Rare condition gets new treatment

We do it every day, hundreds of times a day. The simple act of swallowing takes about 50 pairs of muscles and nerves, and for some children it's something they just can't do.

Now these kids are getting the help they need, without even leaving their own high chairs.

Mealtime has never looked so good to Elizabeth Rynd. For the first two years of Andrew’s life, he never ate a single meal. Andrew was born with a rare condition; milk would go into his lung, and he couldn't cough it out. He didn't know how to chew or swallow.

That's where the one-of-a-kind E-Feed program comes in. It allows children like Andrew to get help-via the internet, from an entire team of specialists.

For thousands of children eating does not come naturally. For kids with cerebral palsy, autism, cleft palet and even behavioral problems, programs like E-Feed can help.

On this day, an occupational therapist, speech pathologist, nurse practioner and physical therapist in New Jersey are joining Fin Nowell and his mom for lunch in Utah.

Fin was born at just 23 weeks; his ability to swallow never developed. Since starting the program last year, Fin no longer relies on his feeding tube completely.

Melissa Nowell, Fin's mom, talks about the day that he no longer needs a feeding tube. "It was great today, because we feel like we are moving on to the next step which is putting some chewable onto his teeth."

Opening his world, and others, to new foods, tastes and sensations. Now Andrew can also enjoy his favorite foods.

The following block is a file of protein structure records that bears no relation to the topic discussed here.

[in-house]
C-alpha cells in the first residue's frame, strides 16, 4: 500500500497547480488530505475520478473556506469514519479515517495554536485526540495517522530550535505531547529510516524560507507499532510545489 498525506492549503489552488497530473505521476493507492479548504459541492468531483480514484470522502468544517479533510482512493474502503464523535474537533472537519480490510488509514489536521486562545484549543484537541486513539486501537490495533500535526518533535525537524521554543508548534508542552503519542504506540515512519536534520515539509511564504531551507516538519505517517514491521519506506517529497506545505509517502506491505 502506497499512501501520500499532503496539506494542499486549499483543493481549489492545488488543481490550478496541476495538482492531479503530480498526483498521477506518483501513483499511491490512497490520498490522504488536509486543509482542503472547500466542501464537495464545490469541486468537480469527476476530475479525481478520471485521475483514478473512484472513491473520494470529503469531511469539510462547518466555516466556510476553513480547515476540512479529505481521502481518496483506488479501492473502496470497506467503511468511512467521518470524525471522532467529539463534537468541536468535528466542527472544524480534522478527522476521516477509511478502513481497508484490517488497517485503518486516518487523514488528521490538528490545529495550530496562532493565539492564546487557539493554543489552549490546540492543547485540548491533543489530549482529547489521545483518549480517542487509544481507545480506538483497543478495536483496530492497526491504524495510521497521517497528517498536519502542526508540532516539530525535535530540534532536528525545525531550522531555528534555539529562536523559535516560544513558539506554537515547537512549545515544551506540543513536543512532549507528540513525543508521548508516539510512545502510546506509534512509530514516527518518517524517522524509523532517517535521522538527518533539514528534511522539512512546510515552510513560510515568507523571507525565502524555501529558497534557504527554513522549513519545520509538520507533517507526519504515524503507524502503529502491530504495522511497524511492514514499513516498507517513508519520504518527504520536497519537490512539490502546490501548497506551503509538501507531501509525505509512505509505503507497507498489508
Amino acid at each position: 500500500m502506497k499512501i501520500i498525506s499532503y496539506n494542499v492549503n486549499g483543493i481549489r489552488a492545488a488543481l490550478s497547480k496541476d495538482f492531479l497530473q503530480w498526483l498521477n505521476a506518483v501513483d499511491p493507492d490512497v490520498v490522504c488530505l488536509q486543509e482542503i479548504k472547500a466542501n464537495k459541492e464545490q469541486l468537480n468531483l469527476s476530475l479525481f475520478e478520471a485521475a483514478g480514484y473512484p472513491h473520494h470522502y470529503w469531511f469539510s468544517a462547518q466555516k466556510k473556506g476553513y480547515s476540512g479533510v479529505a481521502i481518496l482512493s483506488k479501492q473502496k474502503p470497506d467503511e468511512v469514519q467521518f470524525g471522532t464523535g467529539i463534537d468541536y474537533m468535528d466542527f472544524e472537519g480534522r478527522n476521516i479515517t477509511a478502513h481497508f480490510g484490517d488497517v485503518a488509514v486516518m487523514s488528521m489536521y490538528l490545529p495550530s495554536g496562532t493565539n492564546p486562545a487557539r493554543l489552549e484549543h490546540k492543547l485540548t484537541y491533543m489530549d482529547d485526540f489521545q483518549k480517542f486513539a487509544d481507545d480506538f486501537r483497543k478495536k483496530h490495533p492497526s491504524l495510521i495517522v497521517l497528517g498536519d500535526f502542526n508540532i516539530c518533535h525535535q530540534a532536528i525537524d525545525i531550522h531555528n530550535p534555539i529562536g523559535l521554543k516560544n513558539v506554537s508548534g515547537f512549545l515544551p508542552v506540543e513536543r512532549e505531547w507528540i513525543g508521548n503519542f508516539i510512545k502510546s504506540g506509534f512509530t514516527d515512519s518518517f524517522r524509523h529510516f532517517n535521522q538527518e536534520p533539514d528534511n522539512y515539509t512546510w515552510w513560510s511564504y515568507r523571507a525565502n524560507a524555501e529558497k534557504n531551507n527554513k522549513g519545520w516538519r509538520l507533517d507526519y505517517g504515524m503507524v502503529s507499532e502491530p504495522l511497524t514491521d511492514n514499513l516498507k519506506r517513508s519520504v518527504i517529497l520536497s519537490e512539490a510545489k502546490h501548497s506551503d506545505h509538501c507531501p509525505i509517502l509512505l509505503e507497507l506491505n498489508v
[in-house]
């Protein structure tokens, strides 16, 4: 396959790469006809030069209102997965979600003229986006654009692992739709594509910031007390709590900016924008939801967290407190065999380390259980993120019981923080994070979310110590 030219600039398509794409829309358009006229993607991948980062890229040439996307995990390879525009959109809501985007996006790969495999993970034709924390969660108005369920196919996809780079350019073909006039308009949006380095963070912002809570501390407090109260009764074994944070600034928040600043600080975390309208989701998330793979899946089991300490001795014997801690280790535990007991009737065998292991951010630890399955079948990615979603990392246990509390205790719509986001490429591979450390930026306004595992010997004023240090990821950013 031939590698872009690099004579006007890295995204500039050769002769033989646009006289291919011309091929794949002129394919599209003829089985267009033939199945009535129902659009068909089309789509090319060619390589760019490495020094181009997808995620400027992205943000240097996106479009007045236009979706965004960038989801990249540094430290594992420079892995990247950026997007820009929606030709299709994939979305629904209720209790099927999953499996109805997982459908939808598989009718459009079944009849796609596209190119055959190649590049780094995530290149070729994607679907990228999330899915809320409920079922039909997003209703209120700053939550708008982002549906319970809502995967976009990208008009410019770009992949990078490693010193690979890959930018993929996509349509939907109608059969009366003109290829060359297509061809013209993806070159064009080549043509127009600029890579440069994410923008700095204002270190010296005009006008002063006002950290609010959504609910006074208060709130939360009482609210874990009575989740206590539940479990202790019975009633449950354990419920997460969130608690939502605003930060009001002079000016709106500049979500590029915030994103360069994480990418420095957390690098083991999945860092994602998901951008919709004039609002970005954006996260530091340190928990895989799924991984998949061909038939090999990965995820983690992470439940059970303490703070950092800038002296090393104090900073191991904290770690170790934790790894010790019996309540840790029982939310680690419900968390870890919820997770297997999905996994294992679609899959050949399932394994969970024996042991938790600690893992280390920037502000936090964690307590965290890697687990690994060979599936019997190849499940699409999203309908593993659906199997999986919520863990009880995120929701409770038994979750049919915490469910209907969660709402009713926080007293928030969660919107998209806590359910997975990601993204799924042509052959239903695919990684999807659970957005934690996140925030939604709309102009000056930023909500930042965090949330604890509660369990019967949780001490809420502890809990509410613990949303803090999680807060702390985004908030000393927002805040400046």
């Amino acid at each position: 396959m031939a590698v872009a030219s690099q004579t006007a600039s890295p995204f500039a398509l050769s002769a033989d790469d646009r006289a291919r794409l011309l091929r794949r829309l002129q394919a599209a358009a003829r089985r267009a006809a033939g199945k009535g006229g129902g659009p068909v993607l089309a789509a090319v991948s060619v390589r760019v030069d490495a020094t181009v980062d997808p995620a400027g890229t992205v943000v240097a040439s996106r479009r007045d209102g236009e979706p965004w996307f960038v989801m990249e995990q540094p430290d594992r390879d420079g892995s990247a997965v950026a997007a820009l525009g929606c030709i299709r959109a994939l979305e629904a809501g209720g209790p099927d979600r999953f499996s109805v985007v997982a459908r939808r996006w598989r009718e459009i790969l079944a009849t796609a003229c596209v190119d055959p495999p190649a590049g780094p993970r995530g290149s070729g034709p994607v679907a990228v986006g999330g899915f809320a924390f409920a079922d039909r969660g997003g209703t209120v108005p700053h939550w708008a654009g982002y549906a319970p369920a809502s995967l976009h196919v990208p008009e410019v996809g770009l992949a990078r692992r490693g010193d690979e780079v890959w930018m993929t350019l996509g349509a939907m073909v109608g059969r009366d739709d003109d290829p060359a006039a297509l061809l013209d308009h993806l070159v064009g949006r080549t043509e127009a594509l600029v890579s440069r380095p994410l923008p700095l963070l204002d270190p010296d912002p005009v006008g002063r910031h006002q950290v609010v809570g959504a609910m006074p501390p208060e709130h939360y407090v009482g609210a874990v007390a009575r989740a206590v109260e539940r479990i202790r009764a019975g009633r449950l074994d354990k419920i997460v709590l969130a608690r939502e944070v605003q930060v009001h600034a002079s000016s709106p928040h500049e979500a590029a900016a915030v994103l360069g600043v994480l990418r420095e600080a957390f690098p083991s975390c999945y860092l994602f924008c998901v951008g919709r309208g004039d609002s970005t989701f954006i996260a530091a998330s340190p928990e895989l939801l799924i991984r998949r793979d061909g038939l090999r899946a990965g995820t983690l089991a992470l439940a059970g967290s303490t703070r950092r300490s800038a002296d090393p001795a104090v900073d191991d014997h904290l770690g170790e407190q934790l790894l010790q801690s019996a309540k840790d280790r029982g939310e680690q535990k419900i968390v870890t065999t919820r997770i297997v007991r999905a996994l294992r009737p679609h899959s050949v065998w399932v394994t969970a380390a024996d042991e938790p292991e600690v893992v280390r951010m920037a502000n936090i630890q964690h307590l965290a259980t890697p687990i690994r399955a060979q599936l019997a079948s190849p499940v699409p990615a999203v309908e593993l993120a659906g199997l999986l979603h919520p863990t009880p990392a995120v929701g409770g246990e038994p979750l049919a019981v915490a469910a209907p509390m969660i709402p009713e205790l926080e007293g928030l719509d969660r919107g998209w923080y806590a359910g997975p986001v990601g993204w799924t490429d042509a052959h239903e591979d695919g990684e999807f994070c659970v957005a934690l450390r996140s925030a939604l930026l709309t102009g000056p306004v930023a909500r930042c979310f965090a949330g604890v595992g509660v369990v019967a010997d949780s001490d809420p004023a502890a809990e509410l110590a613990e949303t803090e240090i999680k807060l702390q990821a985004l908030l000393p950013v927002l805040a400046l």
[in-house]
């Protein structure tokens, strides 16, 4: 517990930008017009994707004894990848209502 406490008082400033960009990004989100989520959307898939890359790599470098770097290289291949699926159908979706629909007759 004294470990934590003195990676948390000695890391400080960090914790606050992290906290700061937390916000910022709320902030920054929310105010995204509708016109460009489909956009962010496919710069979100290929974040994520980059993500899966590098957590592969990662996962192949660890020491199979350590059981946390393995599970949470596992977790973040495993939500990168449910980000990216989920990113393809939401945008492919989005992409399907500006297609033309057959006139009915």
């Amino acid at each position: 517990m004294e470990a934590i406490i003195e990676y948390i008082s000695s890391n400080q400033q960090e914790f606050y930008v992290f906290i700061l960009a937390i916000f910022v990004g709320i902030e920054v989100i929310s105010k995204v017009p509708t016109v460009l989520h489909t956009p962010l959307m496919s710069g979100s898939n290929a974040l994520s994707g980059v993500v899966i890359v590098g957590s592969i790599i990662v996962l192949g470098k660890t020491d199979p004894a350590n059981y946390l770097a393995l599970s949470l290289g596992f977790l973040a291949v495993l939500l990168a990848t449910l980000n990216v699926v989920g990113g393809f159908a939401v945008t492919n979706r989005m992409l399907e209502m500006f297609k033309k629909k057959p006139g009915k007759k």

E-Feed can be used for initial screenings for out of state families to see if their child is a candidate for an intense four week therapy program at the pediatric feeding and swallowing center.

E-Feed is also used for follow-ups for out of state families who've completed that therapy.


WHO DOES FEEDING AND SWALLOWING PROBLEMS AFFECT? Feeding issues affect 25 to 45 percent of children from newborns to adolescents. Approximately 80 percent of children with developmental disabilities have a feeding problem. (SOURCE: www.feedingcenter.org)
· Birth and genetic defects
· Gastrointestinal defects
· Infection/inflammation
· Premature births
· Developmental disabilities
· Prolonged subsistence on one food
· Oral motor difficulties
· Difficulty with solid foods or table foods (i.e. gagging, spitting out, vomiting)
· Feeding/Swallowing difficulties secondary to neurological impairment
· Difficulty sucking
· Picky eaters
· Coughing or choking with feeding
· Recurrent respiratory infections
· Changes in breathing patterns with oral feeding
· Hyper/Hypo sensitivity
· 1-3 months during breastfeeding, sucking and swallowing should be rhythmical and coordinated
· 6 months- able to accept and swallow pureed foods
· 9 months- upper lip is used to remove food from spoon; mashed table food can be introduced
· 12 months- can bite and chew a soft cookie; typically able to tolerate soft finger foods and mashed table food
· 18 months- able to drink from a cup with assistance, still with some spillage; experience a variety of tastes and textures
· 24 months- can chew most table foods easily; can drink from a cup or straw
TREATMENT: If left untreated, it can lead to malnutrition, dehydration and respiratory problems. Treatment is done by encouraging children to accept and swallow new foods or textures along with increasing the child's oral motor skills. This is achieved through observed feeding sessions. It may also include specific swallowing exercises to improve muscle movement or function.
(SOURCE: www.bhc.org and www.feedingcenter.org ) * For More Information, Contact:

Nancy Collins, Director PR/Marketing, (973)754 -4500 collinsn@sjhmc.org .

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